How do we know that these are the end times? Because of this precondition: “And this gospel of the kingdom will be preached in the whole world as a testimony to all nations, and then the end will come.”
Only in the last five or so years and for the first time in human history has the Gospel of Christ been preached to all ethnic groups in every country of the world….. “and then the end will come.”
The apostle Paul in his second letter to Timothy describes the end times generation so:
“But mark this: There will be terrible times in the last days. People will be lovers of themselves, lovers of money, boastful, proud, abusive, disobedient to their parents, ungrateful, unholy, without love, unforgiving, slanderous, without self-control, brutal, not lovers of the good, treacherous, rash, conceited, lovers of pleasure rather than lovers of God— having a form of godliness but denying its power. Have nothing to do with such people. They are the kind who worm their way into homes and gain control over gullible women, who are loaded down with sins and are swayed by all kinds of evil desires, always learning but never able to come to a knowledge of the truth.” 2 Timothy 3:1-8
Karl Marx wrote in his book “Das Kapital” that: “Religion is the opiate of the masses.” My reply to his assertion is that it is pseudo-religious political ideologies, in particular the Communist and socialist ones, which are the real opiates of the masses, and along with the current “religion of democracy” they have been responsible for more death and destruction on the planet than any God based religion, however perhaps Islam will soon remedy this deficit.
March 2015 Nuremberg, Germany.
Although the authorship of the following passage is disputed it indisputably describes the state of modern democracies. Most sources attribute it to Alexander Fraser Tytler, (Lord Woodhouselee 15 October 1747 – 5 January 1813) from his work The Fall of the Athenian Republic, and refers to the then, newly founded US democracy:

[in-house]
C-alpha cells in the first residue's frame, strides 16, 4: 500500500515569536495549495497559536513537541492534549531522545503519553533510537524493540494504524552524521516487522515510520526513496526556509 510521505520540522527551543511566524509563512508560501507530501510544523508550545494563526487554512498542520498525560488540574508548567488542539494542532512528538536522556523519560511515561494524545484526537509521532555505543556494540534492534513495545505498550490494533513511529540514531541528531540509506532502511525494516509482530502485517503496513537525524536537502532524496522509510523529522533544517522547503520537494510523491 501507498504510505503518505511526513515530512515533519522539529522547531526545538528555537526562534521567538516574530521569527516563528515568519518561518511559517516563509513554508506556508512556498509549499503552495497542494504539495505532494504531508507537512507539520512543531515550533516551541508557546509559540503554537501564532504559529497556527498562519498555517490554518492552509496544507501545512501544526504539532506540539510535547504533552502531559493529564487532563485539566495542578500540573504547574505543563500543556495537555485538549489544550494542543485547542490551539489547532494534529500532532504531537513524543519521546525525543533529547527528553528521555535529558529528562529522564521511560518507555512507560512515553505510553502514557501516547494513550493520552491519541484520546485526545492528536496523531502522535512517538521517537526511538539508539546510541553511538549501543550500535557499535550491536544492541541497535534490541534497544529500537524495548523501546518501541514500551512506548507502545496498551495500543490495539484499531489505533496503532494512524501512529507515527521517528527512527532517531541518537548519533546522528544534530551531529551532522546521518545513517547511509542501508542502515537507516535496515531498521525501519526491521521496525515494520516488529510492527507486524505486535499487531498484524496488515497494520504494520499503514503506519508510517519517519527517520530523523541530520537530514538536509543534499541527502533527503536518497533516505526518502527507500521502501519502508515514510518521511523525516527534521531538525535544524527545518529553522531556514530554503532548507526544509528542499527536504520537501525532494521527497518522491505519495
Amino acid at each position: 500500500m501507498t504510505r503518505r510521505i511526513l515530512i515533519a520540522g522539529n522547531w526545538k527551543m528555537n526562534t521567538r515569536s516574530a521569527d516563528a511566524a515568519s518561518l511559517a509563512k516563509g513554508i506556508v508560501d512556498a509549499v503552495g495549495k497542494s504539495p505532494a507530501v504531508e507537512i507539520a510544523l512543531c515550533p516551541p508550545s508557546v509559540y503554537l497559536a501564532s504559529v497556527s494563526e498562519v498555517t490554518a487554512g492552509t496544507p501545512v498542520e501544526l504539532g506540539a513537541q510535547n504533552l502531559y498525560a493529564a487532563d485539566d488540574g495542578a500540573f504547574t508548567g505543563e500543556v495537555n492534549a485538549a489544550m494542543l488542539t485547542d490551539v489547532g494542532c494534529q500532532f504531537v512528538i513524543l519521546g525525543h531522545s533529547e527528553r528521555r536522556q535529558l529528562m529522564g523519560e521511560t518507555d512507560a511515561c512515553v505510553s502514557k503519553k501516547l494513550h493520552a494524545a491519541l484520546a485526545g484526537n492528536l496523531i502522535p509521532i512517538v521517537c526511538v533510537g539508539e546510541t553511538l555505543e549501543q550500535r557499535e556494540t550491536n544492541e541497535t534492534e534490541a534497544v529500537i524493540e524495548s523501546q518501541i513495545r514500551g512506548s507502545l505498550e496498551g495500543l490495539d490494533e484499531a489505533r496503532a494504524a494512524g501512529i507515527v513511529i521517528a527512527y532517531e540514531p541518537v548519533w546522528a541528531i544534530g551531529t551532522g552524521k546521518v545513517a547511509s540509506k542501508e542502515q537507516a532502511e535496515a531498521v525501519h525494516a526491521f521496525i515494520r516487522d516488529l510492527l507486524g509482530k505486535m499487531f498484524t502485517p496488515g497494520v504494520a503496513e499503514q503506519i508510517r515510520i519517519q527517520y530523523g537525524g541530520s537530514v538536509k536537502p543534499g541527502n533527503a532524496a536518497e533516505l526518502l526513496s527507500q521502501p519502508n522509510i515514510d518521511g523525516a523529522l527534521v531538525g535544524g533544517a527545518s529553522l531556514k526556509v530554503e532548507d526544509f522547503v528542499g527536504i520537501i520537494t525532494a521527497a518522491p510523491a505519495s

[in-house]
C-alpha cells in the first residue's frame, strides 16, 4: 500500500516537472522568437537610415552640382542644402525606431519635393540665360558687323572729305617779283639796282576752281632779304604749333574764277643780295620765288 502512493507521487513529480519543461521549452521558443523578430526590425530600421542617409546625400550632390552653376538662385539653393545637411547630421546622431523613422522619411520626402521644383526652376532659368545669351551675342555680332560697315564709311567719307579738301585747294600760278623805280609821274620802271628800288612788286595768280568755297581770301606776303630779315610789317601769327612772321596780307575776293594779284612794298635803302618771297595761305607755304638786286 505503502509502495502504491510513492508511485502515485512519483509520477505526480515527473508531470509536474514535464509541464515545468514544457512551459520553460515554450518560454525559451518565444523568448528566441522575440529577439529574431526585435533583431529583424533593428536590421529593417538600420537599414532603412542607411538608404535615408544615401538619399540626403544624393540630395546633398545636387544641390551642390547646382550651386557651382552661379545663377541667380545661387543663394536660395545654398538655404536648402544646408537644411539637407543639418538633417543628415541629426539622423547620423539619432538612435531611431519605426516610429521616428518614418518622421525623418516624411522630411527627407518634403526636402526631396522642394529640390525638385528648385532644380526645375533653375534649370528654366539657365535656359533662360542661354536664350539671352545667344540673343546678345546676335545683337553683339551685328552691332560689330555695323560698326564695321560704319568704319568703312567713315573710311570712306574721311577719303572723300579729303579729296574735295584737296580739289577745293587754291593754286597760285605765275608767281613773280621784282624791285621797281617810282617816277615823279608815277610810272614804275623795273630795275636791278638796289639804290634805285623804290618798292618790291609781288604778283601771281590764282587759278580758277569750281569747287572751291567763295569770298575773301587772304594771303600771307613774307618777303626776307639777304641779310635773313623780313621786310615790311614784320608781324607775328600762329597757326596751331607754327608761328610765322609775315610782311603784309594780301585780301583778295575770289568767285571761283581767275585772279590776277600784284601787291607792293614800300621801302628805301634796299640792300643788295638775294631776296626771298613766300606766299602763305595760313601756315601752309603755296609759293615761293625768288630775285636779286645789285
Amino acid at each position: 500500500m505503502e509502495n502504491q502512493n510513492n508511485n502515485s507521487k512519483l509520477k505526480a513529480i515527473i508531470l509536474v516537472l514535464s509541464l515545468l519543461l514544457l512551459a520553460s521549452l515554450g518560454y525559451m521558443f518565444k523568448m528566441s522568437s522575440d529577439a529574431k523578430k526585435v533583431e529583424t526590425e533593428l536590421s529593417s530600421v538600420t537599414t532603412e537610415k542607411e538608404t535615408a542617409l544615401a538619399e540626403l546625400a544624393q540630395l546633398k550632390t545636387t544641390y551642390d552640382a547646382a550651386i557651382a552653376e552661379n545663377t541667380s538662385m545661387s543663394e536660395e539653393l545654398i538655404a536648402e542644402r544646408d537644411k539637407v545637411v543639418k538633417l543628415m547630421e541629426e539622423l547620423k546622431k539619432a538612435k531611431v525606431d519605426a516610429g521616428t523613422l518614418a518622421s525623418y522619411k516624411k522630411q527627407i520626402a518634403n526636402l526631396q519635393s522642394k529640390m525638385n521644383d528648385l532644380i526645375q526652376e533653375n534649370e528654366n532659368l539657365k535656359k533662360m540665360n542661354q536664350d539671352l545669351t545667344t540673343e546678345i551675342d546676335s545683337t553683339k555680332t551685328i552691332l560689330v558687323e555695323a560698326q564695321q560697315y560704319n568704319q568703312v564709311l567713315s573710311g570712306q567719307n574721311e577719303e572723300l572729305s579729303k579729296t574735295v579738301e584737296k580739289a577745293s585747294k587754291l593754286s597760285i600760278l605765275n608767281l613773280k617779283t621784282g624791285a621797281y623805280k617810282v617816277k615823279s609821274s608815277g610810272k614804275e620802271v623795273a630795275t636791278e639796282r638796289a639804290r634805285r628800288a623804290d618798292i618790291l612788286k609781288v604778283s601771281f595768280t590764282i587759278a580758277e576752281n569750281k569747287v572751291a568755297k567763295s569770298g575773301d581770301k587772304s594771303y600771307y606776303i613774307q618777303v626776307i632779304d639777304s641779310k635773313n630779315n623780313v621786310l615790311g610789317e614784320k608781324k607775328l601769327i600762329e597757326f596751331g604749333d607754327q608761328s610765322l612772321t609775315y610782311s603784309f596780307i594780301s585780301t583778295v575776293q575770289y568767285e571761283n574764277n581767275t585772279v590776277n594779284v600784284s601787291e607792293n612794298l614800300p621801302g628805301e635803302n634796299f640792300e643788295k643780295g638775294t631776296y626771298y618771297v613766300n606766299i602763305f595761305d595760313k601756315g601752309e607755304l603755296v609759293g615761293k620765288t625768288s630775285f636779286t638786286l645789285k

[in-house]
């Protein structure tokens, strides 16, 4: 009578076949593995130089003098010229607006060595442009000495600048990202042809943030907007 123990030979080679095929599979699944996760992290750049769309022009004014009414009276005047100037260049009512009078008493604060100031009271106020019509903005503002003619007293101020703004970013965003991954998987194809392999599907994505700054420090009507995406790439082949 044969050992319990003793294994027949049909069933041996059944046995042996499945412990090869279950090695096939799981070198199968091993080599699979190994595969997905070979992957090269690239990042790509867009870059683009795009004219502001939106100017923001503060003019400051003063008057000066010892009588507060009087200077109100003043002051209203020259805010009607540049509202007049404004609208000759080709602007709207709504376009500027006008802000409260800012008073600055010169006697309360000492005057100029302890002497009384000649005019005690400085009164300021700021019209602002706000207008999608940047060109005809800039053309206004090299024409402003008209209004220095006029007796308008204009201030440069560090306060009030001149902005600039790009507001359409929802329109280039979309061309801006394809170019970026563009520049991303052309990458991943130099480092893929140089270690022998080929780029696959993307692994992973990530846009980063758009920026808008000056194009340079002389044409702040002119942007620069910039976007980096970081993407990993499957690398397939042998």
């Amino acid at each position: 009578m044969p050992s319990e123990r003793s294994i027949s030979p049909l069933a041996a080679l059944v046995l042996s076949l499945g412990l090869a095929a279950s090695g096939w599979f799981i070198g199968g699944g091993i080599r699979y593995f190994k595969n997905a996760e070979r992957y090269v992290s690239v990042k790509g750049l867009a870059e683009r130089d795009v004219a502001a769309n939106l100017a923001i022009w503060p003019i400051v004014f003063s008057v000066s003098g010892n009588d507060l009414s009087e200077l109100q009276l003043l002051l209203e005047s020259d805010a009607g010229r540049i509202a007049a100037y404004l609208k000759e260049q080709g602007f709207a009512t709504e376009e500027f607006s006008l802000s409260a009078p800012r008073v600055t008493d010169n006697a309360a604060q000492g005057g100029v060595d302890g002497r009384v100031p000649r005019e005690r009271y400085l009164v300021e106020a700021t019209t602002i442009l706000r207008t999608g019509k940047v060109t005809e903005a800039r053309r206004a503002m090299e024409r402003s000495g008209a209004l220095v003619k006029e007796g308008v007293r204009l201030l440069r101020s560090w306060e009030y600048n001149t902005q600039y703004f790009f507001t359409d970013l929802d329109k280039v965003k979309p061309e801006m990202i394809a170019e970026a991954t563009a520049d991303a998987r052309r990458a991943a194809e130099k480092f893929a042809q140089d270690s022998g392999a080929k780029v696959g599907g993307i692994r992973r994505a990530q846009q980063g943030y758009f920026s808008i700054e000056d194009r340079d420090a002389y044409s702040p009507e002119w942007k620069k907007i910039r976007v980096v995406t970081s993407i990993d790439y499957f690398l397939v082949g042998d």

A democracy is always temporary in nature; it simply cannot exist as a permanent form of government. A democracy will continue to exist up until the time that voters discover that they can vote themselves generous gifts from the public treasury. From that moment on, the majority always votes for the candidates who promise the most benefits from the public treasury, with the result that every democracy will finally collapse due to loose fiscal policy, which is always followed by a dictatorship. The average age of the world’s greatest civilizations from the beginning of history has been about 200 years. During those 200 years, these nations always progressed through the following sequence:
From bondage to spiritual faith;
From spiritual faith to great courage;
From courage to liberty;
From liberty to abundance;
From abundance to selfishness;
From selfishness to complacency;
From complacency to apathy;
From apathy to dependence;
From dependence back into bondage.
At which stage in the cycle do you think Western democracies are presently at? I would say without a doubt “dependence”.
¹ Debt monetization is the central bank’s purchase of government bonds (debt) with freshly printed money. When government bonds held by the central bank become due, money is paid by the treasury (the government treasury promises to re-purchase the bonds on a certain date) to the central bank which then returns the money back to the treasury. This allows the treasury to “borrow” money without in reality having to repay it, and eventually increases the amount of paper money in circulation. The paper generated by the debt monetization which is currently taking place in the US, Japan and Europe will at some point find its way into the real economy instead of the bond and stock markets, which is where it is going at the moment; when that happens the purchasing power of paper money is reduced by over-supply, which means you need more of it to buy goods and services but you can reduce your debt and rob your creditors by paying them with money which is worth less, depending on the amount of inflation, than when you borrowed it.
Sources for this article: McKinsey Global Institute, zerohedge.com, Tyler Durden,